Tuesday, January 08, 2019

write your own apps

I've made a few apps which run on my Android phone recently using MIT App Inventor. These include apps you can draw with (Digital Doodle), a game (Pong), a quiz (about US Presidents) and music (xylophone).
In some of these I just followed the tutorials but for a couple I extended them further. One issue here is that I feel I'm recovering some ownership of my phone over the unsolicited junk mail and messages I receive from all the vendors who are just "here to help".

The app I want to write is one which would help Arrernte native speakers correct my poor pronunciation of their language. At this point it is proving a challenge (to save and retrieve the recorded corrections) but I will get back to it. Thanks Paul, for your help.

As a computing teacher I'm very interested in understanding how app inventor can contribute to educational computing, which I argue is normally poorly done in schools. It was very encouraging to discover that the Computer Science Education Research (CSER) Group at Adelaide University highlighted App Inventor in their Year 7-8 MOOC for upskilling teachers, or anyone interested for that matter.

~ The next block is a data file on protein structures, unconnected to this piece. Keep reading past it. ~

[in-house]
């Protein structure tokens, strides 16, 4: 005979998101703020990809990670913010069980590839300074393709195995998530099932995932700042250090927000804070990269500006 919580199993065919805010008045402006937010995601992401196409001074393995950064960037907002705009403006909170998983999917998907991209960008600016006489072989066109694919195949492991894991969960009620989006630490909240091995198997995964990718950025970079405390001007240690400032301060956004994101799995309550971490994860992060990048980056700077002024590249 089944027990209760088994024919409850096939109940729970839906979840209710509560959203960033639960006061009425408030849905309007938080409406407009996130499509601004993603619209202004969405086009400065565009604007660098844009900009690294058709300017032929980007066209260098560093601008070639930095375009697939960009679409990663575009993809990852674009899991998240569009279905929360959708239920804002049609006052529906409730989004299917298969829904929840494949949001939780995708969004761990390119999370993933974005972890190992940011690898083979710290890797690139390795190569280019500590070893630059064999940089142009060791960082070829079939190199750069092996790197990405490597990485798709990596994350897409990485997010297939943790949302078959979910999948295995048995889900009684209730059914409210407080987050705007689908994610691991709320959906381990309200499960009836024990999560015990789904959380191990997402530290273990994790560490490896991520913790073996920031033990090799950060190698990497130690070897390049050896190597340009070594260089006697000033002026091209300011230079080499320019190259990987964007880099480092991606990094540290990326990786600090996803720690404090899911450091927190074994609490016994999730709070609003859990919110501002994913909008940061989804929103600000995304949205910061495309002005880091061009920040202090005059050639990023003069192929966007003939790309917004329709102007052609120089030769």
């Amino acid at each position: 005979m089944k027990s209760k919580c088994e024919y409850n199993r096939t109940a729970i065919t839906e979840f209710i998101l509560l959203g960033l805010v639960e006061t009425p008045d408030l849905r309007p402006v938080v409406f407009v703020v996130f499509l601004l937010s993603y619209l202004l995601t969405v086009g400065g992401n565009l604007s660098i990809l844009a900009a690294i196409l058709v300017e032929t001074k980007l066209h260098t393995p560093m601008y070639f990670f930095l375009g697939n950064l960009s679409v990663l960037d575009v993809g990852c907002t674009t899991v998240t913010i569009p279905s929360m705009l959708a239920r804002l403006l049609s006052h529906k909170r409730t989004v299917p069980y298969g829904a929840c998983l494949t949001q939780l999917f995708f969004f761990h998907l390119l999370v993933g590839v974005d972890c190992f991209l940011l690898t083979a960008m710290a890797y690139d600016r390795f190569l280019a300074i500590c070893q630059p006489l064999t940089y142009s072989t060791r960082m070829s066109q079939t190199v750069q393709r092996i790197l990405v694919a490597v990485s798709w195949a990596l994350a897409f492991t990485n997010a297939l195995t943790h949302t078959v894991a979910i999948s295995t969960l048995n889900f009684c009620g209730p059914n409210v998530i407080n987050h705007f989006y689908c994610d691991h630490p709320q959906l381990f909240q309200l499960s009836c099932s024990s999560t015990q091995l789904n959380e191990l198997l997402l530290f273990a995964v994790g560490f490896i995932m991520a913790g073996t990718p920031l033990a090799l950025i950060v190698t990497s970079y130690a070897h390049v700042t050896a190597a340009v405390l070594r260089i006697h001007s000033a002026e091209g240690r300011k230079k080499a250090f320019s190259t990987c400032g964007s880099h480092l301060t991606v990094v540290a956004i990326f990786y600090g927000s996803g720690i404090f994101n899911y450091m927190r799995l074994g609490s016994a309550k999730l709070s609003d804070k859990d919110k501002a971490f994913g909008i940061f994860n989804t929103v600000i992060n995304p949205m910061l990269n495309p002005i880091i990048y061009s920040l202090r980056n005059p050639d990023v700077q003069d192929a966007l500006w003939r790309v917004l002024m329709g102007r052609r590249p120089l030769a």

The apps I have made are available on google drive. I can't work out how to make that drive general public access but if you send a request I can make them available to you that way.

More to the point, I found the App Inventor tutorials and free online book, App Inventor 2: Create your own Android Apps to be extremely helpful.

update (Jan 9):Computational action!
MIT App Inventor has begun to frame its work in a theory of computational action: the idea that youth should learn about, and create with, computing in ways that provide them the opportunity to have direct impact in their lives Co and their communities. The App Inventor team is developing new features that allow students to more easily engage with authentic problems in their own lives with computational solutions. These features- maps, real-time collaboration, and support for Internet of Things applications, are powerful tools that students can bring to bear with minimal computing background in order to solve specific, local problems.

Mark A. Sherman, Mike Tissenbaum, Joshua Sheldon, Hal Abelson. (2018) Tools for Computational Action:New Features in MIT App Inventor. Tech Spotlight at Connected Learning Summit (CLS) 2018.

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